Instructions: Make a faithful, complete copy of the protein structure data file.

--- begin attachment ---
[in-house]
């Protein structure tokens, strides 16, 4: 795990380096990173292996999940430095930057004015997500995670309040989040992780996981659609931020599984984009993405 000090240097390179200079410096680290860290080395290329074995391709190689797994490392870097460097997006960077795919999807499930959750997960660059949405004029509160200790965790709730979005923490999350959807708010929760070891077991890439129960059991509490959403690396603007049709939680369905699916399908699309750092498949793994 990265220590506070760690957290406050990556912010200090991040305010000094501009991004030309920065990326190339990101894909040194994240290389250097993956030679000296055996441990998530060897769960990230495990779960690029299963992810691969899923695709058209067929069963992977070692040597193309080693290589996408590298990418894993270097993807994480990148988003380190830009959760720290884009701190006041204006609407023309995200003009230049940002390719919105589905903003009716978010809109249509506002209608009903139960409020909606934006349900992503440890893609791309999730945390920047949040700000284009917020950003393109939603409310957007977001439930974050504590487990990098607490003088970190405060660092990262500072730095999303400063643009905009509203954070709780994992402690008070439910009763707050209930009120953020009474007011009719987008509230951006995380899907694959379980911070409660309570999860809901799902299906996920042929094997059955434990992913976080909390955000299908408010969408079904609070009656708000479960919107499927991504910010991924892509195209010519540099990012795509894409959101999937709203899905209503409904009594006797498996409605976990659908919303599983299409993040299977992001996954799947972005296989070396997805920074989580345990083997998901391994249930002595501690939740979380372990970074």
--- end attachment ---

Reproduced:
[in-house]
């Protein structure tokens, strides 16, 4: 795990380096990173292996999940430095930057004015997500995670309040989040992780996981659609931020599984984009993405 000090240097390179200079410096680290860290080395290329074995391709190689797994490392870097460097997006960077795919999807499930959750997960660059949405004029509160200790965790709730979005923490999350959807708010929760070891077991890439129960059991509490959403690396603007049709939680369905699916399908699309750092498949793994 990265220590506070760690957290406050990556912010200090991040305010000094501009991004030309920065990326190339990101894909040194994240290389250097993956030679000296055996441990998530060897769960990230495990779960690029299963992810691969899923695709058209067929069963992977070692040597193309080693290589996408590298990418894993270097993807994480990148988003380190830009959760720290884009701190006041204006609407023309995200003009230049940002390719919105589905903003009716978010809109249509506002209608009903139960409020909606934006349900992503440890893609791309999730945390920047949040700000284009917020950003393109939603409310957007977001439930974050504590487990990098607490003088970190405060660092990262500072730095999303400063643009905009509203954070709780994992402690008070439910009763707050209930009120953020009474007011009719987008509230951006995380899907694959379980911070409660309570999860809901799902299906996920042929094997059955434990992913976080909390955000299908408010969408079904609070009656708000479960919107499927991504910010991924892509195209010519540099990012795509894409959101999937709203899905209503409904009594006797498996409605976990659908919303599983299409993040299977992001996954799947972005296989070396997805920074989580345990083997998901391994249930002595501690939740979380372990970074």